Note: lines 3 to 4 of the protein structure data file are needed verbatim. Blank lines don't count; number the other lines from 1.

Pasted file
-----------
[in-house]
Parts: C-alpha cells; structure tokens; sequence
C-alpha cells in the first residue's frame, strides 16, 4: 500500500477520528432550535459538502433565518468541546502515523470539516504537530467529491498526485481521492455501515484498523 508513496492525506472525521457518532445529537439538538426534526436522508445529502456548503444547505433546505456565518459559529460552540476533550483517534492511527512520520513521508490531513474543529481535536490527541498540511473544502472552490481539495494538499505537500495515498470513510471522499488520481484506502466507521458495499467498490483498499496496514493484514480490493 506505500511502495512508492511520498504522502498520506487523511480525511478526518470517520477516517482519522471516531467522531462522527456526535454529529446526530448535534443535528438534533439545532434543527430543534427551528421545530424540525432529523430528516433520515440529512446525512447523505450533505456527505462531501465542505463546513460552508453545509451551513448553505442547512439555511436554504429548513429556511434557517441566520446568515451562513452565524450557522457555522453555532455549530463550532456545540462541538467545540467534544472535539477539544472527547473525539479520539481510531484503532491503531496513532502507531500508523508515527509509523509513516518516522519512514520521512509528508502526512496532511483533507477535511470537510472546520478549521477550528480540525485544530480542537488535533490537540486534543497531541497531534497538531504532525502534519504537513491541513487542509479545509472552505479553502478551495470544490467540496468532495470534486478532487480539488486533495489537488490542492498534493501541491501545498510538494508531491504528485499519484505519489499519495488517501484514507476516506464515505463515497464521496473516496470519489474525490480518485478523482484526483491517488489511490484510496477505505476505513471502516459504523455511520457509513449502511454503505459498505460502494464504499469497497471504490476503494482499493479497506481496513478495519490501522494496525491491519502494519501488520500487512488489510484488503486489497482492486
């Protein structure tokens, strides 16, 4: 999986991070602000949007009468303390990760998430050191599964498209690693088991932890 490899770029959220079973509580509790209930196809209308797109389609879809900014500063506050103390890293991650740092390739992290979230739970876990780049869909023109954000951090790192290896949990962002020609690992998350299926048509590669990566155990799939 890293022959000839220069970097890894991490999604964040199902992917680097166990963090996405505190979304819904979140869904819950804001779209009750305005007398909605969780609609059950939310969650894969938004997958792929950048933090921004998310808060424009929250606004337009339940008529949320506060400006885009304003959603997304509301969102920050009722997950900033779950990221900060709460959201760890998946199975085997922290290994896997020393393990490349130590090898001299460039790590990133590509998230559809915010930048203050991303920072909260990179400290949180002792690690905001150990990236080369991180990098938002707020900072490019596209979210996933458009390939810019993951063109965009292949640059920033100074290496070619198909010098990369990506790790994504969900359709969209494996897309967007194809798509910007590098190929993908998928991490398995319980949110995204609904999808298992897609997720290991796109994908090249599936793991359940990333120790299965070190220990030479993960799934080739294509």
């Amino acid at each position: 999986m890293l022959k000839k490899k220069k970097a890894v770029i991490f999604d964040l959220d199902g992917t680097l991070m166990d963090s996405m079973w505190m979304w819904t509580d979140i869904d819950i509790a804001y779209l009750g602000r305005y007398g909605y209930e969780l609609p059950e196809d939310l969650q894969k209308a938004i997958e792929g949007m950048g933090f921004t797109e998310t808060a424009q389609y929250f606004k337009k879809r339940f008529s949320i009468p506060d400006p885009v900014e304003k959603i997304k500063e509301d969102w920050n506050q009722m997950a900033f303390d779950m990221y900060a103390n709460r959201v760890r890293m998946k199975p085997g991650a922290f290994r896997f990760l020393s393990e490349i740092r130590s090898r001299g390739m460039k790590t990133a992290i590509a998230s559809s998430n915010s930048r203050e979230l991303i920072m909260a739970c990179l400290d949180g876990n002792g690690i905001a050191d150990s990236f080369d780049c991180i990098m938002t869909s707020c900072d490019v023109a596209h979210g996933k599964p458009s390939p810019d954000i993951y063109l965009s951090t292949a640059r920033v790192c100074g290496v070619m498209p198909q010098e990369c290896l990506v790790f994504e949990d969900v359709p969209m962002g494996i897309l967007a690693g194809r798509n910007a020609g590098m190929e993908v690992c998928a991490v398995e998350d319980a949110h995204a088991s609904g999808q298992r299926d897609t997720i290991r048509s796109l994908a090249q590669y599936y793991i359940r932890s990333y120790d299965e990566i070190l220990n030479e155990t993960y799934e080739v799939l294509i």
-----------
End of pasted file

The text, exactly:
C-alpha cells in the first residue's frame, strides 16, 4: 500500500477520528432550535459538502433565518468541546502515523470539516504537530467529491498526485481521492455501515484498523 508513496492525506472525521457518532445529537439538538426534526436522508445529502456548503444547505433546505456565518459559529460552540476533550483517534492511527512520520513521508490531513474543529481535536490527541498540511473544502472552490481539495494538499505537500495515498470513510471522499488520481484506502466507521458495499467498490483498499496496514493484514480490493 506505500511502495512508492511520498504522502498520506487523511480525511478526518470517520477516517482519522471516531467522531462522527456526535454529529446526530448535534443535528438534533439545532434543527430543534427551528421545530424540525432529523430528516433520515440529512446525512447523505450533505456527505462531501465542505463546513460552508453545509451551513448553505442547512439555511436554504429548513429556511434557517441566520446568515451562513452565524450557522457555522453555532455549530463550532456545540462541538467545540467534544472535539477539544472527547473525539479520539481510531484503532491503531496513532502507531500508523508515527509509523509513516518516522519512514520521512509528508502526512496532511483533507477535511470537510472546520478549521477550528480540525485544530480542537488535533490537540486534543497531541497531534497538531504532525502534519504537513491541513487542509479545509472552505479553502478551495470544490467540496468532495470534486478532487480539488486533495489537488490542492498534493501541491501545498510538494508531491504528485499519484505519489499519495488517501484514507476516506464515505463515497464521496473516496470519489474525490480518485478523482484526483491517488489511490484510496477505505476505513471502516459504523455511520457509513449502511454503505459498505460502494464504499469497497471504490476503494482499493479497506481496513478495519490501522494496525491491519502494519501488520500487512488489510484488503486489497482492486
């Protein structure tokens, strides 16, 4: 999986991070602000949007009468303390990760998430050191599964498209690693088991932890 490899770029959220079973509580509790209930196809209308797109389609879809900014500063506050103390890293991650740092390739992290979230739970876990780049869909023109954000951090790192290896949990962002020609690992998350299926048509590669990566155990799939 890293022959000839220069970097890894991490999604964040199902992917680097166990963090996405505190979304819904979140869904819950804001779209009750305005007398909605969780609609059950939310969650894969938004997958792929950048933090921004998310808060424009929250606004337009339940008529949320506060400006885009304003959603997304509301969102920050009722997950900033779950990221900060709460959201760890998946199975085997922290290994896997020393393990490349130590090898001299460039790590990133590509998230559809915010930048203050991303920072909260990179400290949180002792690690905001150990990236080369991180990098938002707020900072490019596209979210996933458009390939810019993951063109965009292949640059920033100074290496070619198909010098990369990506790790994504969900359709969209494996897309967007194809798509910007590098190929993908998928991490398995319980949110995204609904999808298992897609997720290991796109994908090249599936793991359940990333120790299965070190220990030479993960799934080739294509």